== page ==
• Maria Rose (Mary Tudor, ‘Bloody Mary’): troubled, socially awkward eldest daughter of Harry Rose. Sets out to improve the moral landscape of the British media, sparking conflict with her father and sister. Falls for US TV evangelist Phil Seville (King Philip of Spain) with tragic consequences. Random fact: Elizabeth 1’s coffin was placed directly on top of Mary Tudor’s in Westminster Abbey, symbolising how Mary was in life overshadowed by her younger sister. While Elizabeth got a monument, Mary only got an inscription.
What’s the most ridiculous fact you know?
I worked for a year as an editor on a children’s encyclopaedia so I’m a mine of useless information. Longest river, biggest carrot, fastest-swimming fish – I know it all. One that I always enjoy surprising children with is that starfishes can turn their stomachs inside-out – they send their stomach out to engulf their prey then bring it back inside.

What is the weirdest thing you have seen in someone else’s home?
In a maharajah’s palace in India I was horrified to see a hollowed-out elephant’s leg used as an umbrella stand, while its ear and trunk had been turned into a hall table.

Best date you've ever had?
For our wedding anniversary a few years ago I was expecting dinner at a favourite Auckland harborside restaurant, but my husband walked me straight past it and onto a pier where a beautiful boat was waiting, along with our best friends, fabulous catering, champagne, a playlist of my favourite music … We sailed up the harbour; the moon was up and the night was warm. Doesn’t get much better!

What is your favorite restaurant in town and why?
There’s a cafĂ© called Buoy, down at the local yacht marina, where we’ve been going for brunch for years. There’s something about seaside cafes. The sound of tinkling ropes on masts, the seagulls, the turquoise water of Auckland Harbour. And damn fine coffee.

What did you do for your last birthday?
It was a bit different, in that my husband and son were overseas so it was just me and my daughter, who’s nineteen. But it was fun! We phoned up for a curry and watched my favourite movie (Out of Africa). I couldn’t wait to share it with her, but she said Robert Redford was ‘old’ and was generally underwhelmed by the story. Disappointing.

What event in your life would make a good movie?
That time when Netflix asked who I thought should play Harry Rose in the movie adaptation of Wife After Wife, and I said Henry Cavill, and they said would I like to attend the screen test, and he and I got along so well and went for cocktails … yes, it’s my job to make things up.

What was the best memory you ever had as a writer?
When my agent phoned to tell me Penguin Random House in New York had made an offer for Wife After Wife. I may have screamed a little.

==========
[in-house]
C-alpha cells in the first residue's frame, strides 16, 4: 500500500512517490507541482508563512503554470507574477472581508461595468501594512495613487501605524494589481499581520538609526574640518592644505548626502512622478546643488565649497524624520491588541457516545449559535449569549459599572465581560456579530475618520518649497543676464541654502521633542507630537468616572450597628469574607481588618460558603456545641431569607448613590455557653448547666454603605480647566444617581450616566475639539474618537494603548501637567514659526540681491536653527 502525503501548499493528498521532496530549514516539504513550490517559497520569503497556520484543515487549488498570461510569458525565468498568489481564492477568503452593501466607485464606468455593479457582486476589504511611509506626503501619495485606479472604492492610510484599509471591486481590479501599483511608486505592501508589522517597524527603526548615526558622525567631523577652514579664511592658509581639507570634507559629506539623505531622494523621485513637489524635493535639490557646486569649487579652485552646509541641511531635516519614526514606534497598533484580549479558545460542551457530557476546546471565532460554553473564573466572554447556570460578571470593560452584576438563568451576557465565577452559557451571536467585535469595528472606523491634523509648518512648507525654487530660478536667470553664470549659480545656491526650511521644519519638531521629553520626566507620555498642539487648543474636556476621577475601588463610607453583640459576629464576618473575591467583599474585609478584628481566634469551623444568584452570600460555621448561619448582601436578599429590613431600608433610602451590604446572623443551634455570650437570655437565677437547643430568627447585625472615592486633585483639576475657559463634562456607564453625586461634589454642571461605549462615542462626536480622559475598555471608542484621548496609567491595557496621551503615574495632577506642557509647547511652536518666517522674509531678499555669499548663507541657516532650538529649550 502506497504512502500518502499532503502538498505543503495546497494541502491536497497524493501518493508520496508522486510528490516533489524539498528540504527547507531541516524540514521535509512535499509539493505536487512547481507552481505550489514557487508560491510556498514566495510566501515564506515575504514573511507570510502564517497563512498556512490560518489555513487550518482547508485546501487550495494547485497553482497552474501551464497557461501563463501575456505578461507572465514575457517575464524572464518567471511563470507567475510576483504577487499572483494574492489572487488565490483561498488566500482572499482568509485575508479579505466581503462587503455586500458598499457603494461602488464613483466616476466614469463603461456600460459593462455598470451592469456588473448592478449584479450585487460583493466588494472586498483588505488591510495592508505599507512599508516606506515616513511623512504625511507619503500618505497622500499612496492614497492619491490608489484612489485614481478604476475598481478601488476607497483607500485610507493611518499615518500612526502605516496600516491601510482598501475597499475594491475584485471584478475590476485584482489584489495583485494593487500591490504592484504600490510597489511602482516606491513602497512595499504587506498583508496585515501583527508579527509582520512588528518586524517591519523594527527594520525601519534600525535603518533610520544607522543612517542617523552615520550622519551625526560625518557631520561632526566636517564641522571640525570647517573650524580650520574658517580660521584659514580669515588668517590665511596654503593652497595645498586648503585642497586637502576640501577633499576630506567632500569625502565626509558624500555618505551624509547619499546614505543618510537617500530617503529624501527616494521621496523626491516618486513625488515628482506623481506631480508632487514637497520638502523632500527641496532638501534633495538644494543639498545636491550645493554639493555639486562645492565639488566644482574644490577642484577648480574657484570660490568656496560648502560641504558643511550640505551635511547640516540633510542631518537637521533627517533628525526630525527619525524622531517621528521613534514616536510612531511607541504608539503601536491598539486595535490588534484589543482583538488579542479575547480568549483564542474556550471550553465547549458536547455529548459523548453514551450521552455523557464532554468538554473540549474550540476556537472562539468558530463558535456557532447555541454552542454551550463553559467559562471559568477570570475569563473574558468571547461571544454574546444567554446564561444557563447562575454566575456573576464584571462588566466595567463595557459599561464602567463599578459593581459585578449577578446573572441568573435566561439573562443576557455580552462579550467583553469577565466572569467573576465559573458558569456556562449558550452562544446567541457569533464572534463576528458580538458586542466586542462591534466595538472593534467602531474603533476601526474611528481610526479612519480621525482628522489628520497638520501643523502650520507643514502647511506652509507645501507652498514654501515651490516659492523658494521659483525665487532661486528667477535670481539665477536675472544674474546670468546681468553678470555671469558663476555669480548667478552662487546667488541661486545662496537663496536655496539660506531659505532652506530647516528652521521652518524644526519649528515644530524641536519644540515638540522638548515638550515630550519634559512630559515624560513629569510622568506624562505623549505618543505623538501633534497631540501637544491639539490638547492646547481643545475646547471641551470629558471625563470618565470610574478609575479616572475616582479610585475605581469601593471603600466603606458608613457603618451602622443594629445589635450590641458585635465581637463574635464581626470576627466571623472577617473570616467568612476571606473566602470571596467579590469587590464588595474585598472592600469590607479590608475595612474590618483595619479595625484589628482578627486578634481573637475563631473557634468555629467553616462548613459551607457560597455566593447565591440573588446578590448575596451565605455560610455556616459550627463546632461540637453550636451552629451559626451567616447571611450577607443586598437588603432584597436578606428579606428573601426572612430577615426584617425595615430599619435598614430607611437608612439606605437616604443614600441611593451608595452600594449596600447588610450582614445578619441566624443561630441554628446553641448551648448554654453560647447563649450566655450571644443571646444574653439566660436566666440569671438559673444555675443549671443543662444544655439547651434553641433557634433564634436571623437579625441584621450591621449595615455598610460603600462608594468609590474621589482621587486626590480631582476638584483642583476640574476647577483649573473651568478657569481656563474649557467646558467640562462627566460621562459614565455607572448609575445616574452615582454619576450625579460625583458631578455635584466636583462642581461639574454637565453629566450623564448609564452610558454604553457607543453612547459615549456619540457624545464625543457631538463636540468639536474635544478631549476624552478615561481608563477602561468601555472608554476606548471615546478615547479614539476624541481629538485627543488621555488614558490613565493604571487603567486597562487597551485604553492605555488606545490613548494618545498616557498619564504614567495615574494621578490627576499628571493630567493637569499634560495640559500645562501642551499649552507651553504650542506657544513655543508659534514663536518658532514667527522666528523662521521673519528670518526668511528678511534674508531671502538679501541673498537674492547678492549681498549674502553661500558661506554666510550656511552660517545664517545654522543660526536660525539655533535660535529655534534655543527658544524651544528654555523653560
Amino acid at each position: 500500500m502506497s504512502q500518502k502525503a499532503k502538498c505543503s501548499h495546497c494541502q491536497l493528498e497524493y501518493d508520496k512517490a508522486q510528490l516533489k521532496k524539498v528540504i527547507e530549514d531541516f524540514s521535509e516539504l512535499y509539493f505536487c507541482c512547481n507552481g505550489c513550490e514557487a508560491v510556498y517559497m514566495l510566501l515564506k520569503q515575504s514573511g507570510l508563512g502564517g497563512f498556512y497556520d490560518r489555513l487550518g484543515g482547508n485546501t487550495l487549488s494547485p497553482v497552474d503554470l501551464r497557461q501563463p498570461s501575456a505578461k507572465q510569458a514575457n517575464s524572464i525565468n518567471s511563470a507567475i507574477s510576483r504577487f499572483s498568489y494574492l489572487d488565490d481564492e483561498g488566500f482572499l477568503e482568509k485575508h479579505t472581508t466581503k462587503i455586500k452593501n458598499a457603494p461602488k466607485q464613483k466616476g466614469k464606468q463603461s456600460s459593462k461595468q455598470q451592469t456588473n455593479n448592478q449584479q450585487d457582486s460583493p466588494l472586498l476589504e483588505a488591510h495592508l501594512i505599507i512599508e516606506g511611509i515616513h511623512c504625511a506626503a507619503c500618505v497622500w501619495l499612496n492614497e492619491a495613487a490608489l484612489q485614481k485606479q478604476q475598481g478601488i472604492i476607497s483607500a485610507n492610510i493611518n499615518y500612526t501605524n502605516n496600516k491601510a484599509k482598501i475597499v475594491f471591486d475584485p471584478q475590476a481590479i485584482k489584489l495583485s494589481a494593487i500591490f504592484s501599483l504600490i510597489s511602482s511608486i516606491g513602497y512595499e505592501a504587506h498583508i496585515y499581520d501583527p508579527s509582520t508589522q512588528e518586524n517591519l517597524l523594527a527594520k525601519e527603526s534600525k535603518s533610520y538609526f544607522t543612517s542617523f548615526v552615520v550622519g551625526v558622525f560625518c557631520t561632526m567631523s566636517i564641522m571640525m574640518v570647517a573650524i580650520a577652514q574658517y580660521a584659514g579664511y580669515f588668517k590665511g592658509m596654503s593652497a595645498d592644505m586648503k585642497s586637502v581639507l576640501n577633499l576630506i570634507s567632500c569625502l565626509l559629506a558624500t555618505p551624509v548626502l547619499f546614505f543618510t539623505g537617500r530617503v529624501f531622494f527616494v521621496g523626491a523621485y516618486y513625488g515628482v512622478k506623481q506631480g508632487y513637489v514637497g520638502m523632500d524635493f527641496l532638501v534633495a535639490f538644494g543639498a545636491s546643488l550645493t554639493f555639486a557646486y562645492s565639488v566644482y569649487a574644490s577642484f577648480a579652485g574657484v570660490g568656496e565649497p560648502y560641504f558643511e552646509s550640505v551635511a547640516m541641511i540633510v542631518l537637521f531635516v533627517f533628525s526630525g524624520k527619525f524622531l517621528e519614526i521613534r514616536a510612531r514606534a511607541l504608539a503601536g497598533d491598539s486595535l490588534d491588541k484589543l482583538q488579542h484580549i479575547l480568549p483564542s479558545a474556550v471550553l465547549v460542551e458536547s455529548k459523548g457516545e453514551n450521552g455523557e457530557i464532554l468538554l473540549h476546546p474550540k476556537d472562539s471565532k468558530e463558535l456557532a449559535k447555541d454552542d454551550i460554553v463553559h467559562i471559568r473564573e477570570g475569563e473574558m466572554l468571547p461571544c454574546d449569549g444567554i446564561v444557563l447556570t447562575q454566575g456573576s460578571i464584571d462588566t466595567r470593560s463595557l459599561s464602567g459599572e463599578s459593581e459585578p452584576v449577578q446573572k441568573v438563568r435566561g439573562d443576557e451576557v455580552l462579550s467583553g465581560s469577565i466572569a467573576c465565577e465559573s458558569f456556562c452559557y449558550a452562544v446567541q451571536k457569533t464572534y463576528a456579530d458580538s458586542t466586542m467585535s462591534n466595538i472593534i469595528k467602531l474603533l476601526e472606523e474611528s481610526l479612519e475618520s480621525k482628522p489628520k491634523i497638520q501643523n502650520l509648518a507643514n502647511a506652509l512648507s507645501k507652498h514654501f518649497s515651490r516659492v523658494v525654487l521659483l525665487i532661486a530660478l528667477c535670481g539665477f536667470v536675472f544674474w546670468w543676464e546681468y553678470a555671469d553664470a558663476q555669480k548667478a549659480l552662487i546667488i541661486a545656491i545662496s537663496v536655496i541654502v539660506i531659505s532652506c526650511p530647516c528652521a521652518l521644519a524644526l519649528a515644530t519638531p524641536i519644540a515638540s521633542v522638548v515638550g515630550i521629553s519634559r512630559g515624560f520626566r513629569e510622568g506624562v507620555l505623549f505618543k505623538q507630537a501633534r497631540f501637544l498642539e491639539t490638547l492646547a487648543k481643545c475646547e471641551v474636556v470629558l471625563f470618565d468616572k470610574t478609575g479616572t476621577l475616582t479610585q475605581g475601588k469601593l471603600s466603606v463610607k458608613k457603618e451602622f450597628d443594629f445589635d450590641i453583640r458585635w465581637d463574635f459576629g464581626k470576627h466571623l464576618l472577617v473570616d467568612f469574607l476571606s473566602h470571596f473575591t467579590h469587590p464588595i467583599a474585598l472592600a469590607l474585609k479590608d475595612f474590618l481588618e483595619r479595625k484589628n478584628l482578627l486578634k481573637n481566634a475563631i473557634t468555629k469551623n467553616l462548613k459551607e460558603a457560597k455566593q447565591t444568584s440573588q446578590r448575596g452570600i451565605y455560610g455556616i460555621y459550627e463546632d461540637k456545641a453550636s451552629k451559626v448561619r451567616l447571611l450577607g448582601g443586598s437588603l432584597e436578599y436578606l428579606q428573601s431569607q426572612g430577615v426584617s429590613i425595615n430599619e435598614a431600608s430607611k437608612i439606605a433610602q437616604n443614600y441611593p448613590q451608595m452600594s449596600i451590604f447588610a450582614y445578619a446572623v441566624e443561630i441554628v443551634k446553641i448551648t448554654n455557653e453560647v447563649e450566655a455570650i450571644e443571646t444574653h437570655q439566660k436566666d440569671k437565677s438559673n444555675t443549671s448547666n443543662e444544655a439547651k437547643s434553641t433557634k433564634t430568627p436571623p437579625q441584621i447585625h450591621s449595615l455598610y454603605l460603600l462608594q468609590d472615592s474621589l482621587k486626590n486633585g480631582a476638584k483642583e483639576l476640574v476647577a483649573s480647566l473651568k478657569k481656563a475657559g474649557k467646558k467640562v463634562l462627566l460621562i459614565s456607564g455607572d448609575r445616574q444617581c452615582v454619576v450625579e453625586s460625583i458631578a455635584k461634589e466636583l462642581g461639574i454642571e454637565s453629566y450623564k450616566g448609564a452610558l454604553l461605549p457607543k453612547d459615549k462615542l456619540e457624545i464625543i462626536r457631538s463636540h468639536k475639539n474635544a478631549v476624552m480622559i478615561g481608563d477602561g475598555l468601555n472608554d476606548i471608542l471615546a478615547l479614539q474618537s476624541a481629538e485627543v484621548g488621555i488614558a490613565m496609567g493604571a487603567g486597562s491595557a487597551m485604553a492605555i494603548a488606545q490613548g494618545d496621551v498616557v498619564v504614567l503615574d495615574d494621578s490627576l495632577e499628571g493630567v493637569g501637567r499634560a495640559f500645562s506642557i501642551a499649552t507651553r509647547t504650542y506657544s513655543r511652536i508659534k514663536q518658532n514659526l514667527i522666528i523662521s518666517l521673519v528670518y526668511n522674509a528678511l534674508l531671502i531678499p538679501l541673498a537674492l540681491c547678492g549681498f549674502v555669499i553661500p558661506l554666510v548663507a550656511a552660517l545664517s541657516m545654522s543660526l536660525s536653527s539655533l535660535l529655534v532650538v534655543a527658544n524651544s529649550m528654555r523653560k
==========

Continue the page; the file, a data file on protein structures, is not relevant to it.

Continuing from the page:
If Philippa Gregory and Jackie Collins went out for cocktails and wrote a book, they'd come back with Wife After Wife.

A wickedly entertaining and utterly absorbing modern take on the life and marriages of Henry VIII...if he were a twenty-first-century womanizing media mogul rather than the king of England.

Master of the universe Harry Rose is head of the Rose Corporation, number eighteen on the Forbes rich list, and recently married to wife number six. But in 2018, his perfect world is about to come crashing to the ground. His business is in the spotlight--and not in a good way--and his love life is under scrutiny. Because behind a glittering curtain of lavish parties, gorgeous homes, and a media empire is a tale worthy of any tabloid.

And Harry has a lot to account for.


“You don’t have to be a Tudor aficionado to adore Wife After Wife, however, those in the know will be especially delighted with this modern-day retelling of the six wives of Henry VIII. For all others, Hayfield’s clever novel is a delicious read for anyone looking to sink into a big juicy story about love, lust, betrayal and other unfortunate consequences of the heart.” —Renee Rosen, bestselling author of Park Avenue Summer

“This page-turner will delight both Tudorphiles and readers who love a dishy tellallabout rich people behaving badly.” —Booklist

“This story will resonate with readers, even those less familiar with British royal history. For fans of updated Jane Austen books, such as Soniah Kamal’s Unmarriageable and Curtis Sittenfeld’s Eligible, and those who are ready to branch out.” Library Journal

You can purchase Wife After Wife at the following Retailers:

And now, The Giveaways.
Thank you OLIVIA HAYFIELD for making this giveaway possible.
1 Winner will receive a Wife After Wife by Olivia Hayfield.


  1. "If you could go back and change one day, what would it be?" I can think of several days that could be improved!

  2. The day I was permanently injured by a drunk driver.

  3. I couldn't pick just one if I could. I say you just can't go back, look forward always.

  4. If I could go back in time, I would change nothing and live my life as I lived it. Relive the moments of joy and sadness and feel it all over again. I think each time we think about “If only…” Moments it makes us regret our current situation and our past decisions.

  5. I don't think I would change anything if I could because God has taught me so much through the good and bad.